Though not directly related to water testing or water quality, we felt this article deserved a little airtime on our site.
According to a recent study conducted in the Roanoke Valley, VA area we may get a lot more than we bargain for when we fill up our cups at the soda fountain.
Those soda fountain machines found in restaurants and fast food joints may be squirting out liquids contaminated with fecal bacteria, a small study found.
Whether it was self-serve or behind the counter, nearly half of all sodas dispensed from a sample of 30 machines in the Roanoke Valley in Virginia had coliform bacteria — a group of bacteria banned in drinking water by the U.S. Environmental Protection Agency (EPA) because it indicates the possibility of fecal contamination.
“We can’t have that in our drinking supply. But they’re coming out of these soda fountain machines,” she said.
The soda machines had turned into a bacteria metropolis with Escherichia coli (E. coli), species of Klebsiella, Staphylococcus, Stenotrophomonas, Candida, and Serratia. Most of the bacteria were resistant to the 11 antibiotics Godard tested on her samples.
“About 70 percent of the beverages had bacteria and 48 percent of them had coliform bacteria,” said Godard.
However, only 20 percent of the sodas sampled had coliform bacteria that exceeded the EPA limit for drinking water.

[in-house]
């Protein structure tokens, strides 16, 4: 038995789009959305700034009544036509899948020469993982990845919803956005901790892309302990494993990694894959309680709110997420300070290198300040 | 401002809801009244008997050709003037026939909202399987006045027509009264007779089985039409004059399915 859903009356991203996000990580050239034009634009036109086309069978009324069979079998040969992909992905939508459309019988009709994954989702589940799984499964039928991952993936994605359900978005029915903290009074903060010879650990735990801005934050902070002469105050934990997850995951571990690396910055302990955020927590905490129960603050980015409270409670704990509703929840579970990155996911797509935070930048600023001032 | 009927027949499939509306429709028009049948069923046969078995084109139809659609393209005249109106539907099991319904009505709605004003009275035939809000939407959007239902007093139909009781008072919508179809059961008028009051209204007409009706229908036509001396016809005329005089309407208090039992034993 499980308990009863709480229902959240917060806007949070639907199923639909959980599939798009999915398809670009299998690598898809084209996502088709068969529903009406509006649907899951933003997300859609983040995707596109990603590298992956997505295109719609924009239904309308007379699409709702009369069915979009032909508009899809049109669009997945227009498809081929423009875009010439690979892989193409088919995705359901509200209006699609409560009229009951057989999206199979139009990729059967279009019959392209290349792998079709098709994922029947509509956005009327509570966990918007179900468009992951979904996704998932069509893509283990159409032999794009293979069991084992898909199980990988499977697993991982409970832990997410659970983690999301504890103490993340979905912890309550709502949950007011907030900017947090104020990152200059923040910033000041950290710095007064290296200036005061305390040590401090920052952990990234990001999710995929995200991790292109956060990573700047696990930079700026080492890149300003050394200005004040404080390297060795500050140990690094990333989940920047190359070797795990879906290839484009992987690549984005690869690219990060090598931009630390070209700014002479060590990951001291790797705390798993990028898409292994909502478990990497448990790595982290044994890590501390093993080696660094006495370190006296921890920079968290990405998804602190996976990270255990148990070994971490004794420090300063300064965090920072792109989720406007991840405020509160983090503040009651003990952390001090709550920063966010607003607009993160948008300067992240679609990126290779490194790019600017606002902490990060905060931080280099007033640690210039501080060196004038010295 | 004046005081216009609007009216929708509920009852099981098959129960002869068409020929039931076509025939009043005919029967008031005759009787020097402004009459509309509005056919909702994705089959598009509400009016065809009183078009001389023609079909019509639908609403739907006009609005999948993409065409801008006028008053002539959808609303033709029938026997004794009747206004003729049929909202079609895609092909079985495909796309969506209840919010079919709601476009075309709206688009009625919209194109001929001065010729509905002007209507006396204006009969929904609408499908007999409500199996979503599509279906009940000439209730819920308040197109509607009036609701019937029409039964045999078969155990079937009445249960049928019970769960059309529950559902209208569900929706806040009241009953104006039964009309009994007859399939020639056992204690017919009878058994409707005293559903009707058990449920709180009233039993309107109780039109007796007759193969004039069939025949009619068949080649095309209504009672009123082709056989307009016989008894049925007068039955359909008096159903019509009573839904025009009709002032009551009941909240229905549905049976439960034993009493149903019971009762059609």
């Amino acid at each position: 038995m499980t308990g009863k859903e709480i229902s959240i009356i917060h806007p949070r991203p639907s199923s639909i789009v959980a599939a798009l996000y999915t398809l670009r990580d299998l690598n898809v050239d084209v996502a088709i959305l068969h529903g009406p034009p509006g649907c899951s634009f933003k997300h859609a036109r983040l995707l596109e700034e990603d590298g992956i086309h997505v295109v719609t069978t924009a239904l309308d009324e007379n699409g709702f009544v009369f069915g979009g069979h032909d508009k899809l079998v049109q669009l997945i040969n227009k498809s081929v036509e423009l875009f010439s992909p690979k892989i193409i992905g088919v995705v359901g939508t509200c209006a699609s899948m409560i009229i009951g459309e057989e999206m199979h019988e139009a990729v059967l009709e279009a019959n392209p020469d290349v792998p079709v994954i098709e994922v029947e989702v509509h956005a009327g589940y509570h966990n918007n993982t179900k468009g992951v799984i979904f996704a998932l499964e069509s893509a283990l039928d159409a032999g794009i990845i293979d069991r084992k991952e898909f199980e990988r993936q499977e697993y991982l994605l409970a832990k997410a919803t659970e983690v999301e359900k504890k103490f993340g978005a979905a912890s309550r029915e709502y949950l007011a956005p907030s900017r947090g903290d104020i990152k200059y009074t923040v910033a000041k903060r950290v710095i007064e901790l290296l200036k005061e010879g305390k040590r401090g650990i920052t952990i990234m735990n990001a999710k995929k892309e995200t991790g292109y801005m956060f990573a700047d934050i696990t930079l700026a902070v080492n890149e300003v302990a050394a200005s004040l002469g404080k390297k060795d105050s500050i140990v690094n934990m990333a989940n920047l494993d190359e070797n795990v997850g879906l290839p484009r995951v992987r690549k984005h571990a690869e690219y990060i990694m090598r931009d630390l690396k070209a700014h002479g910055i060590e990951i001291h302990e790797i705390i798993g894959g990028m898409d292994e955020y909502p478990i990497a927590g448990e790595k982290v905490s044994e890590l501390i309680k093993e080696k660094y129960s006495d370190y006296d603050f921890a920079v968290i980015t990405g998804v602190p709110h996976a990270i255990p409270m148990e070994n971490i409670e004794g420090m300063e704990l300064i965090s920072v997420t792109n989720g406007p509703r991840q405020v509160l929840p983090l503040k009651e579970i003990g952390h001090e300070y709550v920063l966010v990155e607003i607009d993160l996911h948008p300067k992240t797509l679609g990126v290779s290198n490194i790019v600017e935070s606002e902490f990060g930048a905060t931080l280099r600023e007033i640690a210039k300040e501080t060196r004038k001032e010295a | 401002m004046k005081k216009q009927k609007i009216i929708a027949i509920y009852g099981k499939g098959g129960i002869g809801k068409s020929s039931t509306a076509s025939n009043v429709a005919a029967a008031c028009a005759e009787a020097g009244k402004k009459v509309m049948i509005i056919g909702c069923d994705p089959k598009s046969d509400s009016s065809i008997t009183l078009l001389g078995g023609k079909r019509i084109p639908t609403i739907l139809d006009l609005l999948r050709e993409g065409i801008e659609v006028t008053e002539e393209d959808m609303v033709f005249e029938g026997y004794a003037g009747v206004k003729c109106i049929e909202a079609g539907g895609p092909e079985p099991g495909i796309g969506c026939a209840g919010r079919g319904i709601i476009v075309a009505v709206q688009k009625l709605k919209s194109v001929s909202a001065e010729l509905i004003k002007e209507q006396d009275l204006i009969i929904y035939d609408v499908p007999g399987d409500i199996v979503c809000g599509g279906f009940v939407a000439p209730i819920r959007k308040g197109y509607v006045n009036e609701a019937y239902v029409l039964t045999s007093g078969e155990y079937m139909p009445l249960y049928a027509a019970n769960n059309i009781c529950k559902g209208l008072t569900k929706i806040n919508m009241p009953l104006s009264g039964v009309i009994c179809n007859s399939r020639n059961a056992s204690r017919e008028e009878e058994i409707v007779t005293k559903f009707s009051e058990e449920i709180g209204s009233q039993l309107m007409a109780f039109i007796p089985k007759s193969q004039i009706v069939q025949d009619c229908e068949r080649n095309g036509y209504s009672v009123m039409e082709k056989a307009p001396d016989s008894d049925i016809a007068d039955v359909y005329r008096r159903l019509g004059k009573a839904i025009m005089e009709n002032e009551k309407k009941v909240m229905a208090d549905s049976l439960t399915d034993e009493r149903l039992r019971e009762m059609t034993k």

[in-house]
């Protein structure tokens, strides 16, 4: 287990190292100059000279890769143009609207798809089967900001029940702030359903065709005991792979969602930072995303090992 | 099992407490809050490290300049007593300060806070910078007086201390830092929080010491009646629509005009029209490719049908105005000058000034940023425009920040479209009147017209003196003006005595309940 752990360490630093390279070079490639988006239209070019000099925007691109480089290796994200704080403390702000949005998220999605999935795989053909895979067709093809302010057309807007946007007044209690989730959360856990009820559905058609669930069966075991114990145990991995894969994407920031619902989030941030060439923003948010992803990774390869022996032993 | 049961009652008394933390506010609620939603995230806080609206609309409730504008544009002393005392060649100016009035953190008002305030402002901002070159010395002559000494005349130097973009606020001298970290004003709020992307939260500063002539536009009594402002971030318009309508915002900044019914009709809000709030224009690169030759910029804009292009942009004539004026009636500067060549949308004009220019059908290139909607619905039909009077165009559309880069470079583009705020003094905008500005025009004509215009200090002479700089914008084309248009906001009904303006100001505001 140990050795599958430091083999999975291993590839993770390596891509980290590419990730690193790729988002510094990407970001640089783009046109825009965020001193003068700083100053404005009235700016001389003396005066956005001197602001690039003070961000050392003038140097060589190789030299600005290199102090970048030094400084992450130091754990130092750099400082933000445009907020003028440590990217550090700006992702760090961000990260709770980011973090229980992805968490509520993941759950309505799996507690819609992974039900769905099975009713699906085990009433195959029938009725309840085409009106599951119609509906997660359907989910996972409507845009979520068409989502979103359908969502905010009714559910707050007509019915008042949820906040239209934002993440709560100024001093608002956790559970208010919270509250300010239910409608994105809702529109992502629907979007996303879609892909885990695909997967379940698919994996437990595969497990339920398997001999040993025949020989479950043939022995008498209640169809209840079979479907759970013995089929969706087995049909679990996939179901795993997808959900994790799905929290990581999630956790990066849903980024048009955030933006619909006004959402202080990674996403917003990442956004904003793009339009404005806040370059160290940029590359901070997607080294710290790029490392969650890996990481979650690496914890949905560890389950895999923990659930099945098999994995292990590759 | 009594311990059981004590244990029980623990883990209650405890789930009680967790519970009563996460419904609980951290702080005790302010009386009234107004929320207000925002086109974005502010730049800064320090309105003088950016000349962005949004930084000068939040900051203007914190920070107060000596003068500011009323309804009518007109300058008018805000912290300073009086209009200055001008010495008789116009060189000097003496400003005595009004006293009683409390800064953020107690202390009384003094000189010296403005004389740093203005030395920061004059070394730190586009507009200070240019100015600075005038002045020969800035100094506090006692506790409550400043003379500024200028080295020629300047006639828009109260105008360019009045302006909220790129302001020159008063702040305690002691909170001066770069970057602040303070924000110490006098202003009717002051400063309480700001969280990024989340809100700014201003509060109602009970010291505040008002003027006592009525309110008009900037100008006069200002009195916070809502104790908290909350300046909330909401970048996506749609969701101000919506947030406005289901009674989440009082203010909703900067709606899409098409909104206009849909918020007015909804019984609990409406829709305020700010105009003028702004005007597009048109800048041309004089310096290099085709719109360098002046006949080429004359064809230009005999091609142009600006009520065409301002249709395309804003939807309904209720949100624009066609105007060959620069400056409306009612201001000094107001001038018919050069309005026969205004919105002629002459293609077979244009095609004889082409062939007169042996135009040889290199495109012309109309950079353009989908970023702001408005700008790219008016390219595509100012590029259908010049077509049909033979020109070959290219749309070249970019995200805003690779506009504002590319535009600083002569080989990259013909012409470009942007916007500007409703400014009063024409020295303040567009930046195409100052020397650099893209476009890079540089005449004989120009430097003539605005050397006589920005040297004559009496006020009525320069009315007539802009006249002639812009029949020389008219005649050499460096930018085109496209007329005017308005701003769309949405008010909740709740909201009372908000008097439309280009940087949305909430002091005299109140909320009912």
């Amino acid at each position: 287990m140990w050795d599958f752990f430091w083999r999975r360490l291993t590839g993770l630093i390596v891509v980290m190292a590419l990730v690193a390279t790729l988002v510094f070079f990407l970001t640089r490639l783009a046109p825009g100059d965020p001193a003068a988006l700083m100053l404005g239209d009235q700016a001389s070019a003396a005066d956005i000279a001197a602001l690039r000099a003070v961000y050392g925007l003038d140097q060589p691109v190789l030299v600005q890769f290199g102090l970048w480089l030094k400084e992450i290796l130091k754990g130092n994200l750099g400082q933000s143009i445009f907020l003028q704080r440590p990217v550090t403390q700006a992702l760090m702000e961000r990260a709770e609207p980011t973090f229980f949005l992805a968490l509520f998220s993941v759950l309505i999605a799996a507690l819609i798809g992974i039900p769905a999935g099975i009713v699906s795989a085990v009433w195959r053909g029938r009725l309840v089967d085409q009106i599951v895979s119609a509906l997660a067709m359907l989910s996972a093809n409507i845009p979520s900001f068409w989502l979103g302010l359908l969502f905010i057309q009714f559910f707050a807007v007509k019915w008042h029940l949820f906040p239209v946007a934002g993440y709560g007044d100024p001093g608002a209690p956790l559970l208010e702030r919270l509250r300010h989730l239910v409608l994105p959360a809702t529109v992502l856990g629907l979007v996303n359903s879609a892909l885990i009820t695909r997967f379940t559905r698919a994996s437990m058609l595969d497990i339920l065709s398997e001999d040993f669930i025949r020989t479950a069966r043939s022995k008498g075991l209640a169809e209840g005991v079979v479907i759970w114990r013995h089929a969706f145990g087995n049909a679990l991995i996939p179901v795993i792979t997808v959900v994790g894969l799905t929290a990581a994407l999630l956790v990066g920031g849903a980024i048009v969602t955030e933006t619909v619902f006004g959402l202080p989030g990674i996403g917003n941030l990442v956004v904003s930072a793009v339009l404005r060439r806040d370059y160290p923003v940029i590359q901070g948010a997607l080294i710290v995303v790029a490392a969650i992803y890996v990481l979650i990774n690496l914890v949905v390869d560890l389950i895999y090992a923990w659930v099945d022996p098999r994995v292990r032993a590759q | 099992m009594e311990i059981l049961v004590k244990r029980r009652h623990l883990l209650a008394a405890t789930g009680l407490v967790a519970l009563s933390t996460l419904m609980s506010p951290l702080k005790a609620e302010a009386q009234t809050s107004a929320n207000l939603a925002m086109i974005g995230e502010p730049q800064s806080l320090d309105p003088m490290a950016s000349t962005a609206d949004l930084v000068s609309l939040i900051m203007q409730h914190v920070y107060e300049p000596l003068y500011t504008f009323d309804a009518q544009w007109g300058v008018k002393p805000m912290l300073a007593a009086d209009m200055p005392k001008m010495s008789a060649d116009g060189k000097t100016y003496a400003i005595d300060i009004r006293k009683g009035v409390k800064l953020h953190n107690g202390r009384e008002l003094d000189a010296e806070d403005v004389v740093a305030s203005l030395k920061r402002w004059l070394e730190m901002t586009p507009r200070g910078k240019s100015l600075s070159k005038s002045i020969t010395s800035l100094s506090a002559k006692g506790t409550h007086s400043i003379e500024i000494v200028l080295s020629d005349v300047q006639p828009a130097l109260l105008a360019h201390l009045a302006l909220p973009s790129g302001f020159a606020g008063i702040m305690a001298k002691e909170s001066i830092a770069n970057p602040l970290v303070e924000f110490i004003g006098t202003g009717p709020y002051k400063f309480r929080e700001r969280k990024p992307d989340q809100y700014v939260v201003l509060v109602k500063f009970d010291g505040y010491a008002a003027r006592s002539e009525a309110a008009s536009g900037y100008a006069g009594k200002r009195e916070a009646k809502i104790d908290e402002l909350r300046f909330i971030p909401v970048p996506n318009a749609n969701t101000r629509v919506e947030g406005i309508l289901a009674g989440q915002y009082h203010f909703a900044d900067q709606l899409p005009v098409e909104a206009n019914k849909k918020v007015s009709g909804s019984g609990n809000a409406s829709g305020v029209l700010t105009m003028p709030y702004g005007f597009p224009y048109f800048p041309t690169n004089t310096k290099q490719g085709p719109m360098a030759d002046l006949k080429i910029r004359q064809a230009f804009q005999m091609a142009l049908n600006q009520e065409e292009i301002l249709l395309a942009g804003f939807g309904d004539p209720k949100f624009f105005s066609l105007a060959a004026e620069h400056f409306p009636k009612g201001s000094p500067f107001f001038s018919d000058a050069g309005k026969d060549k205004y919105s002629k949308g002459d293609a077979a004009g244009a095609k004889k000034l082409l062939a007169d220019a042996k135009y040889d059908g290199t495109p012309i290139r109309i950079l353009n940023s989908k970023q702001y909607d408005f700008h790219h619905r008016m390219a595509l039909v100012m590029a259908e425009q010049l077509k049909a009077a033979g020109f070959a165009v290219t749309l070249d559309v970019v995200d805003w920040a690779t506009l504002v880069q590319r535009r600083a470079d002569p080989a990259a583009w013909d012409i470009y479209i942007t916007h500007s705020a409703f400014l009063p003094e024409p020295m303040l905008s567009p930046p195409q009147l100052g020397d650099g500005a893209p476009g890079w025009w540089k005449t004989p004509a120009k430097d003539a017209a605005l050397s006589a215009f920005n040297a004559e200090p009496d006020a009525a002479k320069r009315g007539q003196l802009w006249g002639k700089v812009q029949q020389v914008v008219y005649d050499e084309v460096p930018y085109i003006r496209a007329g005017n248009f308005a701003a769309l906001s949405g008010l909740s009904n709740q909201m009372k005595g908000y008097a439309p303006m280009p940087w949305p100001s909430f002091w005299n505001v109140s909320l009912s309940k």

Since the tap water and ice from the machines didn’t test positive for bacteria, Godard and her team ruled out the possibility of a valley-wide contamination of the water supply.
Various brands of soft drinks and various types — sugared, diet or even water — were contaminated, leading Godard to think that it wasn’t the soda, but the machine that was growing bacteria.
From all her testing, Godard still isn’t sure where the bacteria came from. Few people observed in the restaurants touched the nozzles of the soda fountain machines and restaurant managers Godard interviewed reported cleaning the nozzles daily.
But only one restaurant manager reported rinsing the plastic tubing within the machines on a regular basis. ( source )
Needless to say the shock value of this made us gag and immediately swear off fountain drinks for life. Too bad we won’t have the ability to keep that promise. Whether we like it or not, dispensing systems like the ones mentioned in the article exist in many areas of our life: beer taps at the bar, water dispensers on the refrigerator, water coolers at the office, etc.
The good news in all of this deals with the fact that we can do something about bacteria growing in all of those machines: WE CAN CLEAN IT OUT.
Sounds stupid, but a little cleaning, or in this case flushing, goes a long way when it comes to keeping our sodas, beers and water bacteria-free. Check the owners manual for instructions on how to properly flush the lines in your machines today!
Concerned that your water cooler may have harmful bacteria in it? Try the WaterSafe Water Cooler Bacteria test kit!